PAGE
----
Do you know that feeling when you have run seven times up and down a hill in training and there are still two more repetitions to go? The fast guys have lapped you and the pain is unbearable and the trainer stands at the bottom and you cannot - CANNOT - carry on, but you have to?
Or when you are skiing, and the rest of the group want to do a run that just terrifies you and you can't back out now? It's too late. You're on the chair lift. There's no going back. It's 3pm and this would have been hard at 11.30am but right now with a whole day's leg work on the mountain, this is too TOO much. No turning back.
Or when your mate asked you to help out with a performance he was organising, and like a fool you said yes - only to discover that the music he put in front of you was way - WAY - beyond you, but now you can't let him down. Muscle memory. Come on fingers. Muscle memory. You can do it. Keep on, keep on, keep on.
Completing a grants application is a bit like that. It's both far too much, soul destroying and mentally defeating, and at the same time - there is this element of actually enjoying reaching the summit, knowing you're not there, but you are going to get there if it kills you. It may. It really may. And yet the buzz of the deadline, the thrill of the sums of money you are dealing with, the passion of the cause that lies behind it all, something kicks in and you plough through.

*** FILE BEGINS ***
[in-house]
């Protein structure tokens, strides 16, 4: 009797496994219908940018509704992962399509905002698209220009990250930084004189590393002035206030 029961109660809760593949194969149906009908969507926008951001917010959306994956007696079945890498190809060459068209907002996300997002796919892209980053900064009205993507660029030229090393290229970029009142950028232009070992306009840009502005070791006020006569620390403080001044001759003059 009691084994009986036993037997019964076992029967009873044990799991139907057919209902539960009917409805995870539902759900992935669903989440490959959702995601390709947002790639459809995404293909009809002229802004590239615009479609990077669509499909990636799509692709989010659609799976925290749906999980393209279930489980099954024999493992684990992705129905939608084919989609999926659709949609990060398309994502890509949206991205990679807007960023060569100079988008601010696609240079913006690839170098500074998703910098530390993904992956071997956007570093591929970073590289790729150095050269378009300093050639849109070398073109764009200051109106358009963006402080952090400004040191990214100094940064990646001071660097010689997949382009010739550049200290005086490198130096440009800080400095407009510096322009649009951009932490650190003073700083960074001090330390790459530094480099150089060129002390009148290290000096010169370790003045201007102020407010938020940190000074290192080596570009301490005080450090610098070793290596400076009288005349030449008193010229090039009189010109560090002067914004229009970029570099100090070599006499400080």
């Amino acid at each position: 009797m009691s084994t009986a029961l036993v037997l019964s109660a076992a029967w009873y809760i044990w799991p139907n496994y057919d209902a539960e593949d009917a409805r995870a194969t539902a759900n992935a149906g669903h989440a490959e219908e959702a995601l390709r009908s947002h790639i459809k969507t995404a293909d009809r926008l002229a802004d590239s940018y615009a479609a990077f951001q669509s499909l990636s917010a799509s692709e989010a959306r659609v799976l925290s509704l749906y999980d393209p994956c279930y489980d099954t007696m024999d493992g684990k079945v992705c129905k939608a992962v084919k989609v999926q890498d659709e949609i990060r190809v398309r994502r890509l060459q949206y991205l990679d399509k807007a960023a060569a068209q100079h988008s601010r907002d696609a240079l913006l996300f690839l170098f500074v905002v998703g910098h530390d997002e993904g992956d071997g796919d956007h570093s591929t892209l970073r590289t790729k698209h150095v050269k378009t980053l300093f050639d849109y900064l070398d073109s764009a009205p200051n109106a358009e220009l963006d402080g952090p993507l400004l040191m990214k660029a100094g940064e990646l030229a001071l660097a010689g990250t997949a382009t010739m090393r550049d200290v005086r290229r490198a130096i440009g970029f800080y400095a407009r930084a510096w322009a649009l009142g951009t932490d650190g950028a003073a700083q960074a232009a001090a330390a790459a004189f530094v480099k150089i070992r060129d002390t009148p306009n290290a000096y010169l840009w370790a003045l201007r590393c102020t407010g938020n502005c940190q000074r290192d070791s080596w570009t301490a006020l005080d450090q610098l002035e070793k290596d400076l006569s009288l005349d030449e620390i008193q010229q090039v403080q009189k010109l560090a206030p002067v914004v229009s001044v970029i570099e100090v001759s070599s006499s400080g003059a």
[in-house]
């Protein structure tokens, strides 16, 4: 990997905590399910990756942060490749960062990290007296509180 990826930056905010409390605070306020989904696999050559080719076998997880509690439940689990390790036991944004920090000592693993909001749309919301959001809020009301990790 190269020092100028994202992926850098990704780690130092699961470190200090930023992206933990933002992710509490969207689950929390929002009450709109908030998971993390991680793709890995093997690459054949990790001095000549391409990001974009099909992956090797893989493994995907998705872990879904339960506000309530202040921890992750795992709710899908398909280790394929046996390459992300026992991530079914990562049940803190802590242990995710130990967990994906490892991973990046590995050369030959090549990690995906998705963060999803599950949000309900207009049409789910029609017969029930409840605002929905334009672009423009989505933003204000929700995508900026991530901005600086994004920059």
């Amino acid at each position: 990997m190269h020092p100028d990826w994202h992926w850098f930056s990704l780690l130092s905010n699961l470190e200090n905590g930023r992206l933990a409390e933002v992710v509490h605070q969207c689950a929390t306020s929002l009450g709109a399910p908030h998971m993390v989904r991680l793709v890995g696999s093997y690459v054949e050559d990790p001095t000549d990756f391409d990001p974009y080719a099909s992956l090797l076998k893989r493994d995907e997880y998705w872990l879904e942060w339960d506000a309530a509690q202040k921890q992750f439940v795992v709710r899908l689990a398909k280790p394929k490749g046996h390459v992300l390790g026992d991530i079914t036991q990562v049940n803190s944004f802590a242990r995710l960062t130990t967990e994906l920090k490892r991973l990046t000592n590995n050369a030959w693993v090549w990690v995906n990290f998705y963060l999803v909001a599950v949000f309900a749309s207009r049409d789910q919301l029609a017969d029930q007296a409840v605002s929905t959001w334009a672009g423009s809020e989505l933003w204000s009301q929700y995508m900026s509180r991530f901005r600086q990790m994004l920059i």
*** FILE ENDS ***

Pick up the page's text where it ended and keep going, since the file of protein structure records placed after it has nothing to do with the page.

And then there are certain life goals. Things you set yourself. You won't settle for less. You always settle for less. Not this time. Not going to allow the old reset button to kick in and go back to the old familiar. This time I am making a brand new start... Oh, the temptation to stop, to rest, to let seven reps be enough, to skid not ski, to fudge not play, to let life be OK and not (for once) live it to the full.
Ploughing through or making do? Eyes on the goal. For the hope of the joy set before us.